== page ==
Quite a while ago, I answered a question about the basic deadlock scenario on Stack Overflow. More recently, I got an interesting comment on it. The poster asked if it was possible to get a deadlock with a single lock and an I/O operation. My first gut reaction was “no, not really”, but it got me thinking. So let’s try to unroll the scenario and see if we can reason at least about my gut feeling.
RHEL 7 – and CentOS 7, which I used for this test – use tuned.conf to set a lot of system settings. Several of the tuned settings affect MongoDB’s performance; some are important enough that mongod actually triggers startup warnings. The main setting is transparent huge pages, which is a setting that does not work very well with databases in general.
The MongoDB documentation already describes how to disable Transparent Huge Pages (aka THP) using tuned.conf, but there are several other settings that mongod tends to warn users about if you run it on an out-of-the-box CentOS 7.
Farewell, Digg Reader
Unfortunately, Digg announced that Digg Reader is shutting down tomorrow. While I never used Digg Reader as my main RSS feed reader – I’ve got a paid subscription to Feedly – I was very happy to use it as a backup reader for those feeds that weren’t always that great at adhering to the RSS feed standard (I’m looking at you, bringatrailer.com) as it was more forgiving when it parsed feeds. Unfortunately it appears to be another one of the “feed readers are dying” incidents that seems to have started when Google Reader was shut down. There weren’t really that many alternatives in the first place unless one wanted to self host.
I will show you how to enable logging in the MongoDB Java driver and also how to set and change the log level. The official mongoDB Java driver uses java.util.logging as its default logging framework or sl4j if the latter is present. It can be very useful to enable logging in the MongoDB drivers to trace how the driver is interacting with the database.
A quick follow-up to my last post where I was experimenting with running emacsclient from an ansi-term running in the main Emacs. Interestingly, you can run Emacs in text mode within an ansi-term, just not emacsclient:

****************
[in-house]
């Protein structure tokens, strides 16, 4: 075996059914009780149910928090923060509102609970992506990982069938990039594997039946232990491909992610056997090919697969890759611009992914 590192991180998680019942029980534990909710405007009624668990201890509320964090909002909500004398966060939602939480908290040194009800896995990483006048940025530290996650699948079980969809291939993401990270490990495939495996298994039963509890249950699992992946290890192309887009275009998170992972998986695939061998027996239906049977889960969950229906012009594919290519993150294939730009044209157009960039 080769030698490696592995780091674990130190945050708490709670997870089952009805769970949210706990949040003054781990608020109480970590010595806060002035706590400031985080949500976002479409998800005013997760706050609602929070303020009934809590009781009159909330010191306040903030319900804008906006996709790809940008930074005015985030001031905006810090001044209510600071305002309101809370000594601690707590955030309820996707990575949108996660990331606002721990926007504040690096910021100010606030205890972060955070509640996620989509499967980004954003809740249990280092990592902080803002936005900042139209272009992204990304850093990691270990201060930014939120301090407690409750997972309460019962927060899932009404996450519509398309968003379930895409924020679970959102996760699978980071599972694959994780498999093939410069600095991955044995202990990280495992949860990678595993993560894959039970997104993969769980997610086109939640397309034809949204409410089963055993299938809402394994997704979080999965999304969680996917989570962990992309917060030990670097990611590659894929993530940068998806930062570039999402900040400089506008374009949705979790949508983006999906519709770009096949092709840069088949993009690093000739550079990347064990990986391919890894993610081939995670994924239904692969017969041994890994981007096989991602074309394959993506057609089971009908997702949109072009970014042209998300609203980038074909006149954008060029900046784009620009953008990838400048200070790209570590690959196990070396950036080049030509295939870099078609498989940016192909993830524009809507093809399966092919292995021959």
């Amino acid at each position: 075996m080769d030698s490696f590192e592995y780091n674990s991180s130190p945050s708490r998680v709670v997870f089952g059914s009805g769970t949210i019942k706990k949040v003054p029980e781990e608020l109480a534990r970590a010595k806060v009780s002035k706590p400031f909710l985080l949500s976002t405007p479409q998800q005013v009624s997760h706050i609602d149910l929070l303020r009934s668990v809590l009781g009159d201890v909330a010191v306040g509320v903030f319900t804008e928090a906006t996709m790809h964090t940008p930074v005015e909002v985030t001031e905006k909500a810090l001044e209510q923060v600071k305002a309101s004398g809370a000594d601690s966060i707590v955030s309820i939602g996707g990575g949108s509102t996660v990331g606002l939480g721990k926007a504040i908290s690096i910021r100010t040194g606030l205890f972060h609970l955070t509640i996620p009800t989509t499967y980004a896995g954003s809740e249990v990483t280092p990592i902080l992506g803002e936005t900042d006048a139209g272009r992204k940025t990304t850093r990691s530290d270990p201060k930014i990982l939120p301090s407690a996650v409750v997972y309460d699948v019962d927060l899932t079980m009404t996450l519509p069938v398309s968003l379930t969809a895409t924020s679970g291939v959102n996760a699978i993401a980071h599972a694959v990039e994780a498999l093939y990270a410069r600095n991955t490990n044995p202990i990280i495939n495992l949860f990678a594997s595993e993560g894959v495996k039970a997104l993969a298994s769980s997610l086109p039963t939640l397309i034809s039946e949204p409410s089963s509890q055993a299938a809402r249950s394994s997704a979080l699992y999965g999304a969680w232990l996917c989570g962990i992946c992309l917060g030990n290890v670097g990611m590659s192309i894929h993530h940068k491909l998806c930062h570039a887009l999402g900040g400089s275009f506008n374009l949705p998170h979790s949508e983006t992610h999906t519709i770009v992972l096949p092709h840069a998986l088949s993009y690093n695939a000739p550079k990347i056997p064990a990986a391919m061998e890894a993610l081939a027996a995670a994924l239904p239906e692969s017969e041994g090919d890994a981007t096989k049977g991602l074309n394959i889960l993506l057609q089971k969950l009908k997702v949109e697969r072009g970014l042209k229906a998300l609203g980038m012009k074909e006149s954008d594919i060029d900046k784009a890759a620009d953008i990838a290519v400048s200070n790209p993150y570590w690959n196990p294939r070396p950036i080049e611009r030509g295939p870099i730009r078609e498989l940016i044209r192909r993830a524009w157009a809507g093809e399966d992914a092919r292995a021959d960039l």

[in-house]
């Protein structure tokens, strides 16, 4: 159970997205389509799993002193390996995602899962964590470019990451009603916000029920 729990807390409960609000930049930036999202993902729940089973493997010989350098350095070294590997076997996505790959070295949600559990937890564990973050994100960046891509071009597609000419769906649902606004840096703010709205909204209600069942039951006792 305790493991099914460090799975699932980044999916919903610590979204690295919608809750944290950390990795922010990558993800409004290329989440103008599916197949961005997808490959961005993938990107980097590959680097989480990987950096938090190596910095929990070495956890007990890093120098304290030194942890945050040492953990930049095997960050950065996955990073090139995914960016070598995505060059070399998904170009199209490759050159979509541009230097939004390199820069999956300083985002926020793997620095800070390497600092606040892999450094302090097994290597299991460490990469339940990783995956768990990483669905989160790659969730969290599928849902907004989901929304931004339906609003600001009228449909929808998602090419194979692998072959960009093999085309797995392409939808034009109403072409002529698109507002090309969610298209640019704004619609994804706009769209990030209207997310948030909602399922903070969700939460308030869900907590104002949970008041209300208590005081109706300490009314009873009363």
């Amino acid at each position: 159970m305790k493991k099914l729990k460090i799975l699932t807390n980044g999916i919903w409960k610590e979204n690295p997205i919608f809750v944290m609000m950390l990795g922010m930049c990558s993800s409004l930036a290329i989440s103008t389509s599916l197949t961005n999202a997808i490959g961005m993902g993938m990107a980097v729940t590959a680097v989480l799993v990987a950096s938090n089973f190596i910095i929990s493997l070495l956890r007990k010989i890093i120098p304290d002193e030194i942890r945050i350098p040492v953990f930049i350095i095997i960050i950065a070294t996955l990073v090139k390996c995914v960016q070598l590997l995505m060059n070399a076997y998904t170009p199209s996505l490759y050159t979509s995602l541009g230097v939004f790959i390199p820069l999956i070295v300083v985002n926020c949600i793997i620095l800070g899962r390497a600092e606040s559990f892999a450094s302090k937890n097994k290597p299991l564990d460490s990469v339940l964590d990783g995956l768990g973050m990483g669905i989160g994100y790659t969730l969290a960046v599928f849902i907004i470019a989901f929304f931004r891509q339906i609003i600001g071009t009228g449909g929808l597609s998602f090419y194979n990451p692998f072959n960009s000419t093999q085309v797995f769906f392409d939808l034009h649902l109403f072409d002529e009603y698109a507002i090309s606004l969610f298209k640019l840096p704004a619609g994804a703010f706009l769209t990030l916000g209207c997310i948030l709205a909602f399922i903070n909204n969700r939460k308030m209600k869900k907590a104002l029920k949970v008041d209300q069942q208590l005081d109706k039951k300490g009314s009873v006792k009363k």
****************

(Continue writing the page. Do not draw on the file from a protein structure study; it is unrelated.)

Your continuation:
Yes, the whole thing got a little recursive. Yes, it’s a little silly, and yes, I’m one of those people who think they need answers to the question “I wonder what this unmarked button does?”
I’m experimenting with screen recordings at the moment and just out of curiosity decided to see if I can load and edit a text file inside the main Emacs process from inside an ansi-term using emacsclient.
Spoiler alert – yes, you can. At least the way it is set up on my system, emacsclient doesn’t play with text mode (-nw) as it doesn’t recognise eterm-color as a valid terminal type, but loading and editing the file into the GUI works flawlessly.
I’ve had the Linux Subsystem for Windows enabled for quite a while during the time it was in Beta. With the release of the Fall Creators Update, I ended up redoing my setup from scratch. As usual I grabbed Emacs and a bunch of other packages and was initially disappointed that I was looking at a text-mode only Emacs. That might have something to do with the lack of an X Server…
For a free X Server on Windows, I had a choice of Xming and VcXsrv. I used Xming a long time ago and I’m happy to pay for software, but decided to go with something free for this initial proof of concept. Plus, I was curious about VcXsrv, so I picked that. I really like that its installer includes everything I needed right out of the box, including the fonts.
The Software Engineering Radio podcast has just published an episode with an interview with Ron Lichty. It is well worth a listen if you’re thinking about moving from development into management or already are amongst the development managers. Unfortunately there is only so much that can be packed into an hour’s worth of a podcast, but just based on the podcast, Ron’s book “Managing the Unmanageable” just found itself added to my ever-growing reading list.
In an earlier post, I described how to install the latest version of the Oracle Java JDK using homebrew. What hadn’t been completely obvious to me when I wrote the original blog post is that the ‘java’ cask will install the latest major version of the JDK. As a result, when I upgraded my JDK install today, I ended up with an upgrade from Java 8 to Java 9. On my personal machine that’s not a problem, but what if I wanted to stick with a specific major version of Java?
Emacs 25.3 was released on Monday. Given that it’s a security fix I’m downloading the source as I write this. If you’re using the latest Emacs I’d recommend you update your Emacs. The vulnerability as been around since Emacs 19.29, you probably want to upgrade anyway.
Build instructions for Ubuntu and friends are the same as before, the FreeBSD port appears to have been updated already and I’m sure homebrew is soon to follow if they haven’t updated it already.